A Comparison and Contrast Between Native American and Puritan Culture
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Each group of people in the world has their own distinct culture, or way of life. Some societies may incorporate their culture into their literature; the Native Americans, for example, are widely known for doing so. On the other hand, certain sets of people may base their culture upon a great piece of writing; Puritans, a group of people who separated from the Church of England and fled to the Americas for religious reform, are famous for basing their way of life upon the Bible. Both Native Americans and Puritans have similar elements of culture, such as religion and morals. Though they may share certain ideals, they are quite different in their approach.
It has been stated by Carl Jung that everyone, living or deceased, has been connected by a force called the collective unconscious; this means that all of humanity shares similar thought and perspective. This can be said for the Native Americans and Puritans, since both seem to include mutual beliefs in their lifestyle. First of all, each of them believes in one supreme creator. In Byrds survey, The Native American Religion, a Native American named Bearskin explains his belief in one sole supreme God, and that this master God created the world with his own hands many years ago. The Puritans Genesis, the first chapter of the Bible, explains a similar concept in which God made the Earth. Both groups also portray God as a single, distinct ruler who has placed us on this earth to please him. Secondly, in both cultures mankind is born from earth and nature. In Genesis, man is molded from the soil in an image of God.
Similarly, in many of the Native American folklore, such as the Navajos tale, man is pulled up from natural elements, such as corn and wind. Thirdly, there is the same perception of good and evil, which lead to either misfortune or prosperity in the afterlife. In both societies, the distinction between good and evil is set. For example, following the word of God was good, as opposed to murder being horrible and inexcusable. They believed that what they did in their secular lives would affect them later in the afterlife. Both believed that doing good in this world would allow passage to a greater place in Gods safe haven, where no wrong can ever be done.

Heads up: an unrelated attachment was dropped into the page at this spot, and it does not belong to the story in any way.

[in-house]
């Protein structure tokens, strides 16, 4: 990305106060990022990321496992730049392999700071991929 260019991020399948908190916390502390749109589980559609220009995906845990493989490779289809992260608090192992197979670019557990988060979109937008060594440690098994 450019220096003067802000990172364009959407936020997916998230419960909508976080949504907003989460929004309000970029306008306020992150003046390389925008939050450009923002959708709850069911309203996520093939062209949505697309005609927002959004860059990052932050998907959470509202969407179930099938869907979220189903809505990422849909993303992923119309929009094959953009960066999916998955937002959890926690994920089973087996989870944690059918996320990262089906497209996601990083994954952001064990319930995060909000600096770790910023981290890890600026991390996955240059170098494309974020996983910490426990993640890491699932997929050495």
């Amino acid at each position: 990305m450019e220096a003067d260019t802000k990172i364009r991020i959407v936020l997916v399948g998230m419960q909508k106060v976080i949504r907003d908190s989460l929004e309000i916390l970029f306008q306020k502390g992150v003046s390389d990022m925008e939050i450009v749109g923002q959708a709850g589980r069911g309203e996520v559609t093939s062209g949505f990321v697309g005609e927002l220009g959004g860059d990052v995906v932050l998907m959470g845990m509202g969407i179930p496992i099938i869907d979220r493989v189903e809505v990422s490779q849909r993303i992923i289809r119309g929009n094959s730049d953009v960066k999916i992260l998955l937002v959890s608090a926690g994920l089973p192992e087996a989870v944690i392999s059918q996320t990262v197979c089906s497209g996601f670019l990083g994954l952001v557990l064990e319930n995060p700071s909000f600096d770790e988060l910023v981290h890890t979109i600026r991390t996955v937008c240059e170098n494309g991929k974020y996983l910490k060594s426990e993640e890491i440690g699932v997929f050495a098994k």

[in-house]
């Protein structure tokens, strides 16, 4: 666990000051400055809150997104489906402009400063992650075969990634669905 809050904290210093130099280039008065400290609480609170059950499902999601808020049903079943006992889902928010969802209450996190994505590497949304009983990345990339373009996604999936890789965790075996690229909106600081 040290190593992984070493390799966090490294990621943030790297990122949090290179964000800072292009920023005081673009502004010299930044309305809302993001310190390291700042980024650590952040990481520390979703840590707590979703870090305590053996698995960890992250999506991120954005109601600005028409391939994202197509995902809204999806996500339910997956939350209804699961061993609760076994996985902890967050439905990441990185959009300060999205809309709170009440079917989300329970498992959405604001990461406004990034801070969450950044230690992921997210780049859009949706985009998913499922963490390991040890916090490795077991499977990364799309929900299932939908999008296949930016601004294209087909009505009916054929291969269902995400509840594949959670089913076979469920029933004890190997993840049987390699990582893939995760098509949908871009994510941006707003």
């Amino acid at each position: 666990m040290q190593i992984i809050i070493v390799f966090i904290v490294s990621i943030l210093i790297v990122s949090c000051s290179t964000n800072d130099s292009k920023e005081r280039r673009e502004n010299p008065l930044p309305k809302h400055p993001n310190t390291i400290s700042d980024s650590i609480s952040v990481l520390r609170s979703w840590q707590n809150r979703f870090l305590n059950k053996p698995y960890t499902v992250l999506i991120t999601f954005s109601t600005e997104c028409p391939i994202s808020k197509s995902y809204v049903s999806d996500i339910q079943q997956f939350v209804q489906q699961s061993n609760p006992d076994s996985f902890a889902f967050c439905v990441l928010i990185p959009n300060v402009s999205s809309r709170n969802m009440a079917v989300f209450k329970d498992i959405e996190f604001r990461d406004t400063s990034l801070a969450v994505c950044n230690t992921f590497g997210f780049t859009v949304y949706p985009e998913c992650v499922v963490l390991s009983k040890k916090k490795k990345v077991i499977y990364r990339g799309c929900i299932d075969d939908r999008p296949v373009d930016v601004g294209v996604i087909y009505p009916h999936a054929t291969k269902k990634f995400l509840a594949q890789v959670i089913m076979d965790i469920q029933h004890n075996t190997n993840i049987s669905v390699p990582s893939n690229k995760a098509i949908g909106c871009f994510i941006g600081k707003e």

In addition, both communities incorporated a tree of deeper power into their cultures. Puritans believe in a Tree of Knowledge described in the Bible, while the story The Earth on Turtles Back describes a great tree in the heavens that proved to be of great importance for all in the sky. Both stories give great importance to these massive trees, which prove to be valuable elements of their cultures. Whether or not the collective unconscious is indeed true, there is no doubt that Native Americans and Puritans did share similar building blocks of culture, specifically religion.
Though they may have had a lot in common, there were definitely many differences amongst the two. Much of the diversity is displayed through their views on nature and animals. The Puritan Ethic taught the people of New England to work very hard to earn passage into heaven, so the Puritans never had time to enjoy the beauty of life. In fact, vanity was considered to be a sin. Instead, most their time and focus was spent upon glorifying God by working hard to please him. On the other hand, the Native Americans were raised to respect nature and to appreciate their balance within it. They spent much of their time among nature, learning how to be one with it. Not only did their ideas of nature clash, but so did their view on where God stood in the world. The Puritans thought that God was in Heaven, and that they must go up to Heaven to meet God in the afterlife.
The Native Americans had a completely different idea; they believed that God was everywhere in every leaf, every rock, and every animal; it was for that reason they respected nature so much. This outlook truly demonstrates how secular the Native Americans were as opposed to the Puritans. In addition, their outlook on animals differed immensely. Native Americans would value animals and kill only when necessary, even praying for the animal and its family when doing so. In contrast, Puritans saw animals only as valuable recourses, instead of part of the circle of life. Most of the variation between the two groups was displayed through their opinions upon nature, yet it is these small differences, that make the two communities so clearly diverse and unique.
In conclusion, literature often reflects the ideals and values of a culture. The Native Americans and the Puritans had a different set of ideals, but, when it came to certain aspects, they shared common views. This cross-cultural connection can be explained by the collective unconscious; which is the universal human ability to hold the collective memories, experiences, and wisdom of humanity.